Student Involvement Workshops
IMCPL Classes

Evaluation Criteria (10 Points)
The Value of Observation (1 Point)
Description of Experience (1 Point)
Teaching Techniques (1 Point)
Student Participation (1 Point)
Instruction Design Model (1 Point)
Information Standards (1 Point)
Needs Analysis (1 Point)
Instructional Goal (1 Point)
Experience Comparison (1 Point)
Quality Reply (1 Point)

Information Inquiry and Instructional Analysis

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Read Information Inquiry and Instructional Analysis.

 

Learning Theory

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Audience Analysis

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Read Audience Analysis.

Complete Paseo 3.

Paseo 3: Inquiry, Analysis & Learners (10 Points).
Select ONE of the following activities. Follow the assignment guidelines for the section of your choice. Cite at least two research studies in your discussion.

Paseo 3.1: Personal Information Inquiry
Step 1:
Select a topic of personal interest (i.e., plan a vacation to Italy, learn about yoga, select native plants for your garden) and work your way through the inquiry process using one of the information inquiry or information search models.
Step 2: Create a blog with at least six entries that chronicles each stage or phase of your experience. Include a discussion of the stage in the model as well as your thoughts and research findings associated with your topic of personal interest. Consider using Blogger, Weebly, or Wordpress. Check out Collage, Curling and Upcycling for a few examples.
Step 3: As you make your postings, cite at least two professional articles or resources related to inquiry or the model you're using. For instance, what would Carol Kuhlthau say about how you're feeling at a particular stage?
Step 4: In a posting, reflect on learning theories, styles, and preferences. What type of learner are you? How is this reflected in your approach to inquiry?
Step 5: In a posting, reflect on the experience of using a blog to journal about your inquiry experience. Would this be a useful experience for students? Why or why not?
Reply Requirement: Post a high-quality reply on a peer's project. Provide feedback, suggestions, and/or examples for a peer. A high-quality reply should include a reference to course materials, professional resources, or detailed personal experience.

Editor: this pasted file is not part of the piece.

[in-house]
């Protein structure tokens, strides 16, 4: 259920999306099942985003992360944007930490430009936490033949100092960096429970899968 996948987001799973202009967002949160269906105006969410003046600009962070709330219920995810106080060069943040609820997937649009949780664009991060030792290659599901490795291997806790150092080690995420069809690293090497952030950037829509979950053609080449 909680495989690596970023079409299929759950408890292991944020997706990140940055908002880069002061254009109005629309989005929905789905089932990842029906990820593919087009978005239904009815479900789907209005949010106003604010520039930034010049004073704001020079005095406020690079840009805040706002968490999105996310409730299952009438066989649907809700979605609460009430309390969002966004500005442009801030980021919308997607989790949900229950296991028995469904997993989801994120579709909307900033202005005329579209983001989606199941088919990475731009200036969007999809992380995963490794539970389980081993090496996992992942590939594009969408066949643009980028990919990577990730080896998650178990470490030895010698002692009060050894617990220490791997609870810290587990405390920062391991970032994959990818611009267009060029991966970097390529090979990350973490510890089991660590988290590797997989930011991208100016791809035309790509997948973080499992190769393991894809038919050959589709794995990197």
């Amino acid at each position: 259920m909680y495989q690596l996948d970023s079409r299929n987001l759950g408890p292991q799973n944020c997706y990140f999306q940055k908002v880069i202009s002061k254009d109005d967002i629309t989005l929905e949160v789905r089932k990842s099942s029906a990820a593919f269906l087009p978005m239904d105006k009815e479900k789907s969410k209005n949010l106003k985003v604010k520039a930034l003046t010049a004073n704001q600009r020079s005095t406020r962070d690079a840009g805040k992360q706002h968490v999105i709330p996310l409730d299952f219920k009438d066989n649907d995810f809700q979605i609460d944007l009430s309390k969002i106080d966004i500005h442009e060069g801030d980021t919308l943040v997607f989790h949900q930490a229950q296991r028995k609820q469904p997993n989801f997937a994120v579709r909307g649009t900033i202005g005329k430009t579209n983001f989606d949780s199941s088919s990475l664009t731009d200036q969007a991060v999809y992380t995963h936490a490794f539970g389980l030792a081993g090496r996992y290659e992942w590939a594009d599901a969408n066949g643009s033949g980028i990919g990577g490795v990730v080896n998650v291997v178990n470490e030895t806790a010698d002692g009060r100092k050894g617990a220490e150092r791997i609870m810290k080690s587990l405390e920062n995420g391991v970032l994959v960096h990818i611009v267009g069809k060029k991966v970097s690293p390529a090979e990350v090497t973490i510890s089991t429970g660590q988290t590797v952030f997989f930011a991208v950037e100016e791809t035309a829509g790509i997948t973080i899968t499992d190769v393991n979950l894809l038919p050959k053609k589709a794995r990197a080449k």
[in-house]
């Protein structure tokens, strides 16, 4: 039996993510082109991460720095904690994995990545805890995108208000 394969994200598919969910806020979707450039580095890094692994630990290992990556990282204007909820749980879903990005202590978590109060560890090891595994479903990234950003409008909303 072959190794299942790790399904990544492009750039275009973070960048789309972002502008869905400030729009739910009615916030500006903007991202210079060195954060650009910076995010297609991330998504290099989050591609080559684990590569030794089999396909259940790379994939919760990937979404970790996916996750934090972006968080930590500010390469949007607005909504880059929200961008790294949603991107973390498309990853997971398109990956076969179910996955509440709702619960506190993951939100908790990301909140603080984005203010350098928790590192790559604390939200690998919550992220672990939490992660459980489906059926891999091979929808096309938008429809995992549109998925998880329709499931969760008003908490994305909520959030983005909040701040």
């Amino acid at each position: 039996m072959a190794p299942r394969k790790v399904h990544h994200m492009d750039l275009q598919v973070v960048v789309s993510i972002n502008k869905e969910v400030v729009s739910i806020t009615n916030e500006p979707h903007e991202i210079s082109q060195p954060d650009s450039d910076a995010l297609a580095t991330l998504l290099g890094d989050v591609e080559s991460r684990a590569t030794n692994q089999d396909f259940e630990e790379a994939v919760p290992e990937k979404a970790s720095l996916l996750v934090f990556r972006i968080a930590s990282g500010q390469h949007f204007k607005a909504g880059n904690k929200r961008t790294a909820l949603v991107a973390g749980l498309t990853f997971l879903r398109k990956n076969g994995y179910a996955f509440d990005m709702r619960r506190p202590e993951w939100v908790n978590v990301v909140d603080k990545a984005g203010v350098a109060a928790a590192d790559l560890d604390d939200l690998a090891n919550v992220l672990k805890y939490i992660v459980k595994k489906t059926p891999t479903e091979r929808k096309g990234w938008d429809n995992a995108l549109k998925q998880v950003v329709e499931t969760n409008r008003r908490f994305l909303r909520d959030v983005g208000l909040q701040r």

Evaluation Criteria (10 Points)
Model description (1 Point)
Blog items (5 Points)
Professional citations (1 Point)
Learning Theories (1 Point)
Journaling Experience (1 Point)
High Quality Reply (1 Point)

Paseo 3.2: Instructional and Learner Analysis
Step 1:
Select a topic related to information literacy skills (i.e., how to use a database, how to evaluate a website). Use the Topics in Information Literacy for ideas or come up with your own topic.
Step 2: Use an online tool (i.e., Bubbl) or software package (i.e., Inspiration) to create an instructional analysis for a specific instructional goal of your choice.
Step 3:
Describe why you used a hierarchical, procedural, cluster, or combination approach.
Step 4: Indicate entry skills on your analysis.
Step 5: Discuss techniques you would use to analyze your audience (i.e., collect survey data, interview students, give a pretest).
Step 6: Identify a group of learners including learner characteristics and implications.
Step 7: Think about your learners. Are they children or adults? In what ways are children and adult learners different? Are they experts or novices on this topic? How are experts like and unlike novices? Cite at least two professional sources to support your statements.
Step 8: SHOW how your learner might apply the knowledge or skills in the "real world." Use a tool such as Glogster, Comic Life, or create a short video or slide show. Use Jamal's metacognitive experience or the examples at Exploratorium as examples of what you could create.
Reply Requirement: Post a high-quality reply on a peer's project. Provide feedback, suggestions, and/or examples for a peer. A high-quality reply should include a reference to course materials, professional resources, or detailed personal experience.

Evaluation Criteria (10 Points)
Instructional Analysis (2 Point)
Approach Description (1 Point)
Entry Skills Identification (1 Point)
Audience Analysis (1 Point)
Learner Characteristics/Implications (1 Point)
Learner Types Discussion (1 Point)
Real-World Example (2 Points)
High Quality Reply (1 Point)

 

Objectives and Assessment

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Instructional Theory

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Read Instructional Theory.

Complete Paseo 4.

Paseo 4: Objectives and Assessment (10 Points).
Choose one of the Topics in Inquiry (such as Note-taking, Interview, Plagiarism) to explore in-depth. Or choose any other topic connected to your professional area of interest.